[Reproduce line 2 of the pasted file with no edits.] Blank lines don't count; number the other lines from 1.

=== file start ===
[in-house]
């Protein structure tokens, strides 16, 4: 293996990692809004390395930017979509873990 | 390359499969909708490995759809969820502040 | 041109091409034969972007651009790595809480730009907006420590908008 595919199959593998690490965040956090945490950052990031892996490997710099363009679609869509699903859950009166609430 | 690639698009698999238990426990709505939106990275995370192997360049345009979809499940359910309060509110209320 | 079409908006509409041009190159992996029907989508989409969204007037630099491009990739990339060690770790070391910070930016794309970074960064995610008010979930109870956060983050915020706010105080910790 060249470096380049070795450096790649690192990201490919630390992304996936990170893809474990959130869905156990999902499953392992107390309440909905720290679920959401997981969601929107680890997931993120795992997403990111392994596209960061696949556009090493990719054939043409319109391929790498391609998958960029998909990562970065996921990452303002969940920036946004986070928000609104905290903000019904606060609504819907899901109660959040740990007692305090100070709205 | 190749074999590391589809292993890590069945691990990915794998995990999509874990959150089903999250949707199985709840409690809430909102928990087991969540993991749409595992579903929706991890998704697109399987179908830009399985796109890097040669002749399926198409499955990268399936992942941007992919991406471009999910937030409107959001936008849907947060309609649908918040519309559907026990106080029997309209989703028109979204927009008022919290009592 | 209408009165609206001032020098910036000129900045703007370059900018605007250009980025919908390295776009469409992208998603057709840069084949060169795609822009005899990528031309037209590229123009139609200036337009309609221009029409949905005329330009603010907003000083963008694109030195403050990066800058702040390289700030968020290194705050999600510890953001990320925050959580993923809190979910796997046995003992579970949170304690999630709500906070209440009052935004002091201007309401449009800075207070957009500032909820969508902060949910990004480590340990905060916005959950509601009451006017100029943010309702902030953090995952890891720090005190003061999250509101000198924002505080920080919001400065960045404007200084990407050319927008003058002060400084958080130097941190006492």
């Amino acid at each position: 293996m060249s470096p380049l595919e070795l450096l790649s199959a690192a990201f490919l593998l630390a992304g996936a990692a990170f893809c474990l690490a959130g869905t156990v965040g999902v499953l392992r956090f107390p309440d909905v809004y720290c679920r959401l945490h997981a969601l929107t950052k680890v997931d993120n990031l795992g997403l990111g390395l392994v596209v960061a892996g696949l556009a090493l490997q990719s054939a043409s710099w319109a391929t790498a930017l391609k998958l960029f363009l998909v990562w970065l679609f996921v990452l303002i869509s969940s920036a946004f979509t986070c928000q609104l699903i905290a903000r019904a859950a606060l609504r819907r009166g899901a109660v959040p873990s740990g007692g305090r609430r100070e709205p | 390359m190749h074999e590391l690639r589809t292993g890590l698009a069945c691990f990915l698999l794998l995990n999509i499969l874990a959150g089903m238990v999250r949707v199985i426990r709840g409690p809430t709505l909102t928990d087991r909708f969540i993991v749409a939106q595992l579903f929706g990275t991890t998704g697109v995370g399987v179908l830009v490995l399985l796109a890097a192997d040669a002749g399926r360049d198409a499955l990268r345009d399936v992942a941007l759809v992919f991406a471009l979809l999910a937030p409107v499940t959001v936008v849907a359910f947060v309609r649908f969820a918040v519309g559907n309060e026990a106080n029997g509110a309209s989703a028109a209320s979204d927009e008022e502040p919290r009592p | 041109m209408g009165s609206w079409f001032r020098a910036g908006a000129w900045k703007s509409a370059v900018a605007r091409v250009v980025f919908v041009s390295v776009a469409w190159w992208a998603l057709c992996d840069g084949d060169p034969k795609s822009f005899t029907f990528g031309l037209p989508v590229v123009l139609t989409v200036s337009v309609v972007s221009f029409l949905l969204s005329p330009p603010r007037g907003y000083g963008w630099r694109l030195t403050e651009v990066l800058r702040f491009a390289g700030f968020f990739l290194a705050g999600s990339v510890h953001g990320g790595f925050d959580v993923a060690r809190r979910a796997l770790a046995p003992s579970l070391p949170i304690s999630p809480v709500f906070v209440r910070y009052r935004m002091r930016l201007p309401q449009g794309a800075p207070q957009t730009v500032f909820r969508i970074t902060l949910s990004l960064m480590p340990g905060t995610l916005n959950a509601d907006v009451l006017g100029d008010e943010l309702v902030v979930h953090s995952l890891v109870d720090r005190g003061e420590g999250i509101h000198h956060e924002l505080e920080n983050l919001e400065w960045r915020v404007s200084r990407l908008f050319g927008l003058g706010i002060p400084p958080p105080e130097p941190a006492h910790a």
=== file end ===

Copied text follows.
């Protein structure tokens, strides 16, 4: 293996990692809004390395930017979509873990 | 390359499969909708490995759809969820502040 | 041109091409034969972007651009790595809480730009907006420590908008 595919199959593998690490965040956090945490950052990031892996490997710099363009679609869509699903859950009166609430 | 690639698009698999238990426990709505939106990275995370192997360049345009979809499940359910309060509110209320 | 079409908006509409041009190159992996029907989508989409969204007037630099491009990739990339060690770790070391910070930016794309970074960064995610008010979930109870956060983050915020706010105080910790 060249470096380049070795450096790649690192990201490919630390992304996936990170893809474990959130869905156990999902499953392992107390309440909905720290679920959401997981969601929107680890997931993120795992997403990111392994596209960061696949556009090493990719054939043409319109391929790498391609998958960029998909990562970065996921990452303002969940920036946004986070928000609104905290903000019904606060609504819907899901109660959040740990007692305090100070709205 | 190749074999590391589809292993890590069945691990990915794998995990999509874990959150089903999250949707199985709840409690809430909102928990087991969540993991749409595992579903929706991890998704697109399987179908830009399985796109890097040669002749399926198409499955990268399936992942941007992919991406471009999910937030409107959001936008849907947060309609649908918040519309559907026990106080029997309209989703028109979204927009008022919290009592 | 209408009165609206001032020098910036000129900045703007370059900018605007250009980025919908390295776009469409992208998603057709840069084949060169795609822009005899990528031309037209590229123009139609200036337009309609221009029409949905005329330009603010907003000083963008694109030195403050990066800058702040390289700030968020290194705050999600510890953001990320925050959580993923809190979910796997046995003992579970949170304690999630709500906070209440009052935004002091201007309401449009800075207070957009500032909820969508902060949910990004480590340990905060916005959950509601009451006017100029943010309702902030953090995952890891720090005190003061999250509101000198924002505080920080919001400065960045404007200084990407050319927008003058002060400084958080130097941190006492």